Great Fish Point Lighthouse
If you should ever make your way to the mouth of the Great Fish River in the Eastern Cape and hear about ‘the short, red-headed fellow in the tuxedo’, don’t assume the locals have gone mad.
They’re probably talking about the Great Fish Point lighthouse, which, at a height of only 9m, is one of South Africa’s most diminutive working lighthouses. It has a cheerfully bright red dome and is painted in distinctive black-and-white stripes – hence mention of a tuxedo.
DID YOU KNOW?
The Great Fish Point lighthouse optics have an identical twin: Cape Leeuwin lighthouse in Western Australia.
The lighthouse is, however, built on a hillock 76m above sea level and thus has an excellent view over the Indian Ocean. It is one of only four lighthouses in South Africa to offer on-site accommodation, in the form of two cottages than can sleep a total of 12 people.
A campsite is also in the process of being established. (The other lighthouses in South Africa where you can stay are at Danger Point in Gansbaai, Cape St Blaize in Mossel Bay and Cape Columbine on the West Coast.)
Nearby is the seaside holiday town of Port Alfred, with its string of forever-stretching world-class beaches, marina, flight school and golf course. The popular resort location is packed during vacation time.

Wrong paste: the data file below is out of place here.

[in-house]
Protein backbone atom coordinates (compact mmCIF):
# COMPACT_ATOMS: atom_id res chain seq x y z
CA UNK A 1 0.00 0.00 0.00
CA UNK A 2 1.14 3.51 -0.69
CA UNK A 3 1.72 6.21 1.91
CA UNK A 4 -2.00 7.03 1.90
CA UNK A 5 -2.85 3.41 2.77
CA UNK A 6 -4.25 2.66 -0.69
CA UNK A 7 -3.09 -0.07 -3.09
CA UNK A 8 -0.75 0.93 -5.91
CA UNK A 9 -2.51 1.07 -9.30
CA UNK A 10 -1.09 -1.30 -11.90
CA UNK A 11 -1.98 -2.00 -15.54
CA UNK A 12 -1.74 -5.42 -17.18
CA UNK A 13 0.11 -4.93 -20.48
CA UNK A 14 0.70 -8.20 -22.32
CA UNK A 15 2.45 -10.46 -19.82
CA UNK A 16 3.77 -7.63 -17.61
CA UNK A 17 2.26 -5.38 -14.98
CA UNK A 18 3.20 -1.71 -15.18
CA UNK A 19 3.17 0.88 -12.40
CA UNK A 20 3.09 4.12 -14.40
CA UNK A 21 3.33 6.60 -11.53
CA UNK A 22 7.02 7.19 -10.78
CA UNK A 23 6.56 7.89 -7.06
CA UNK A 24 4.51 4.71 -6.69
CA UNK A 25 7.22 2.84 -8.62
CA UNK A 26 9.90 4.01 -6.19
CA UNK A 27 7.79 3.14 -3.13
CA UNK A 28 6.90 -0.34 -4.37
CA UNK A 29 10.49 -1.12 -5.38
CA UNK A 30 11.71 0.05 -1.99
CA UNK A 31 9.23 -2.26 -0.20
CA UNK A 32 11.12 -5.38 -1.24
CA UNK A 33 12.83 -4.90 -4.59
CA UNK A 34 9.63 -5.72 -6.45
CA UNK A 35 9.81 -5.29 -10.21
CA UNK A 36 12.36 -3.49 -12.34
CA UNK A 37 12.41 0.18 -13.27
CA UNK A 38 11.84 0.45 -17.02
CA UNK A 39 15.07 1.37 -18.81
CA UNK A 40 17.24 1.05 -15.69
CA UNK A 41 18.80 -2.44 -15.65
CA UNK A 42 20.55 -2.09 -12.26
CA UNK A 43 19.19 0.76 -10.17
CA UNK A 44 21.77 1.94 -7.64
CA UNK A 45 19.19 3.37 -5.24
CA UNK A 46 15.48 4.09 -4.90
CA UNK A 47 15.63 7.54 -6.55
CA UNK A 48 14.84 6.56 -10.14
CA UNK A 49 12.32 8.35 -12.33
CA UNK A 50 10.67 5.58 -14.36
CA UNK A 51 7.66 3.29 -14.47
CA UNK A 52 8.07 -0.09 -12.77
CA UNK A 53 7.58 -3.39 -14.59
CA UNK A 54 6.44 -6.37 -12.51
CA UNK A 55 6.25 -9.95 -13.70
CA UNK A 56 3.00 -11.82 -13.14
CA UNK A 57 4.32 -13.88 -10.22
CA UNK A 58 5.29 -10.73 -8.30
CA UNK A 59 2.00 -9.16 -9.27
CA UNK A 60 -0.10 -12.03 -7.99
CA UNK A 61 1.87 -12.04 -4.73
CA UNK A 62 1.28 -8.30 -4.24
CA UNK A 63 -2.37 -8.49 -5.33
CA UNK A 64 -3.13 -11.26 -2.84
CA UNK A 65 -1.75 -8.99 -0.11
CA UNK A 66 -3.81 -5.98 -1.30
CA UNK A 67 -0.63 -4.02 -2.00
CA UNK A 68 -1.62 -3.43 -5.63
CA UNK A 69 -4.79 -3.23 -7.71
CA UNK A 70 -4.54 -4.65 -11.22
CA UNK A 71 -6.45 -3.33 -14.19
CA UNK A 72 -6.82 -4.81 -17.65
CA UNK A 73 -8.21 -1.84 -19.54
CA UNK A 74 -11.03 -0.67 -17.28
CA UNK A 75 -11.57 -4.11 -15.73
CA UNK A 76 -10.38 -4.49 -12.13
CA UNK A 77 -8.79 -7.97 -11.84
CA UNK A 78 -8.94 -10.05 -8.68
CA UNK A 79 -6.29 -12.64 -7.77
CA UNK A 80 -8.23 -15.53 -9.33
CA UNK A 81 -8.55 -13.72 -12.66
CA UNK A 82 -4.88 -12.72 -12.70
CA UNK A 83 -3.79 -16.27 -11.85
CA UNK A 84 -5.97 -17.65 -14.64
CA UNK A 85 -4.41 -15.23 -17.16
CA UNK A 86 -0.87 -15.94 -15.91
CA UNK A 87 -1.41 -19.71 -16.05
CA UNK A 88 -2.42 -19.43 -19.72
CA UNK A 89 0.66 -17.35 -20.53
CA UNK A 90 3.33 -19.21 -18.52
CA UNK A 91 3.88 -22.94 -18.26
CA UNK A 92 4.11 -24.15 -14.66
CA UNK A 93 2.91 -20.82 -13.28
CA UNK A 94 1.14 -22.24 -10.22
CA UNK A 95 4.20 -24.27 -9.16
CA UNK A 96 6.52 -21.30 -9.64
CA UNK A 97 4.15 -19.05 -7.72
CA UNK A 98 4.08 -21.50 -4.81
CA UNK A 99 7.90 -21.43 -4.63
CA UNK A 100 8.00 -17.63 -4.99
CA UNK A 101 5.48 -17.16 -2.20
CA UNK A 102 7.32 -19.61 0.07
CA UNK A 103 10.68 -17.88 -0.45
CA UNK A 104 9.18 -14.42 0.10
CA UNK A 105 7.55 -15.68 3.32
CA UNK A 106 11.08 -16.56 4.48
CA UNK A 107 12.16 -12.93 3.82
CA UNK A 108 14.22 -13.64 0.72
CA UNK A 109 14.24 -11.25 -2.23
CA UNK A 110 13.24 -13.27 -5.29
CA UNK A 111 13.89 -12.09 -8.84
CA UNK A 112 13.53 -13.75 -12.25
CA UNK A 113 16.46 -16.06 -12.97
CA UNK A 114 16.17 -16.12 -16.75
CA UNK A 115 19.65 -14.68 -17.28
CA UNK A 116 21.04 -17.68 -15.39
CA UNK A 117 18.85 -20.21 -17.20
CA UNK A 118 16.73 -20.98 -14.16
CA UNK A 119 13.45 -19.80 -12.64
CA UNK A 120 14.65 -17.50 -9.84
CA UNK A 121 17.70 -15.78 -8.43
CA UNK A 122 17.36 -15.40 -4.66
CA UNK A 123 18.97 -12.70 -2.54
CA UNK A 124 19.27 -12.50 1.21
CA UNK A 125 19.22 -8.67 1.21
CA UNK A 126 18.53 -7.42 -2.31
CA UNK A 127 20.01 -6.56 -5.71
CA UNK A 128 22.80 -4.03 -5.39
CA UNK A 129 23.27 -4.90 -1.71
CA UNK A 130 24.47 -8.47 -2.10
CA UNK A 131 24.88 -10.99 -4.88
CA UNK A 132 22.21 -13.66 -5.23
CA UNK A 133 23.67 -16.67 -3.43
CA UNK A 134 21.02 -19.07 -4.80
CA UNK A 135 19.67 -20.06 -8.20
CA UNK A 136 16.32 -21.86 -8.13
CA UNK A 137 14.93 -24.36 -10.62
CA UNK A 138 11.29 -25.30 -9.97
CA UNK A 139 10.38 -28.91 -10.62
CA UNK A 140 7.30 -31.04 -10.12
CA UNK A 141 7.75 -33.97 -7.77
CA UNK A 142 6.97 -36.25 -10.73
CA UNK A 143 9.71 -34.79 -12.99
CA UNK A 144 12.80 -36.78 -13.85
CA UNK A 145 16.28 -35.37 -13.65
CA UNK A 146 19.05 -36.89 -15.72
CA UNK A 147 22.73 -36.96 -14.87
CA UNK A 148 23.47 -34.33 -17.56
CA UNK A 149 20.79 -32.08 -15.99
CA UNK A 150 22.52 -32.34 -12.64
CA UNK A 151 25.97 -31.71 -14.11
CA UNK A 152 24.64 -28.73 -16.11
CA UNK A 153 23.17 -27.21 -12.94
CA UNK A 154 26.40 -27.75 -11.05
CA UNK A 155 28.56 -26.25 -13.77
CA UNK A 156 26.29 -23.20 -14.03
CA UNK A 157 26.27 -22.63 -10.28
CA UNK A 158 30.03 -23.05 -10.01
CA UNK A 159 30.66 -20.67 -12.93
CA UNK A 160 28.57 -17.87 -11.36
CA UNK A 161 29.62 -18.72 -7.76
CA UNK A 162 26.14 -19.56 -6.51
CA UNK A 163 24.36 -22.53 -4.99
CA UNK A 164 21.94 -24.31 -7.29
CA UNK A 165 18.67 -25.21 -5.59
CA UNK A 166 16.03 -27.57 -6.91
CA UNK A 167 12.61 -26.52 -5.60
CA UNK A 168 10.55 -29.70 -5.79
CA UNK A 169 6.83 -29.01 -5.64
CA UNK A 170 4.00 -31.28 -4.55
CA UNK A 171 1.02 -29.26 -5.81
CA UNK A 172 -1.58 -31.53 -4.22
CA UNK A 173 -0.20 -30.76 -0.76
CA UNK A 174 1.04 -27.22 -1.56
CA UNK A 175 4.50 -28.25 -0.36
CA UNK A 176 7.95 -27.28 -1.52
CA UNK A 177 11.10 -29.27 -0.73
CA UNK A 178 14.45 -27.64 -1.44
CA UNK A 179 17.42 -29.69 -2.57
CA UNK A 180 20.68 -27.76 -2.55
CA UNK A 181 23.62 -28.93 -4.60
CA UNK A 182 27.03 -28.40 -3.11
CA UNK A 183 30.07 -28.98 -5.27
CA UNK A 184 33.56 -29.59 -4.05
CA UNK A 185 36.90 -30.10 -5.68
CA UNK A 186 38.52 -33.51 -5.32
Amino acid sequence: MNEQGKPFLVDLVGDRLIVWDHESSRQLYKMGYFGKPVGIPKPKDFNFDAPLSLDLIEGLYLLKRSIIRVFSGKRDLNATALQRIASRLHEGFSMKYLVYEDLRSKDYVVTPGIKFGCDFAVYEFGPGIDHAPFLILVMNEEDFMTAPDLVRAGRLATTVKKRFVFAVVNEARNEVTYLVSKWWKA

The Great Fish Point lighthouse staff has traditionally been very tourist-friendly since the lighthouse’s construction in 1898. The light-keepers and their families have always been a part of the Port Alfred community, sending their children to local schools and entertaining all visitors at the lighthouse on weekends.
Back in the 1800s, ships had to be warned about the presence of three shallow reefs to the north-east of the lighthouse location. These undersea outcrops have taken a number of victims, including an iron schooner called the Waterloo (1848), the steamer SS Kilbrennan (1907) and the SS Caribou in 1928.
In June 1998, a ‘rekindling of the light’ ceremony was held at the Great Fish Point lighthouse to commemorate a century of light-keeping – and to commit to another century of service.
Today, however, the Great Fish Point lighthouse is fully automated and monitored from Port Elizabeth. No matter – a revolving light still flashes out to ships at sea once every 10 seconds, come rain or shine …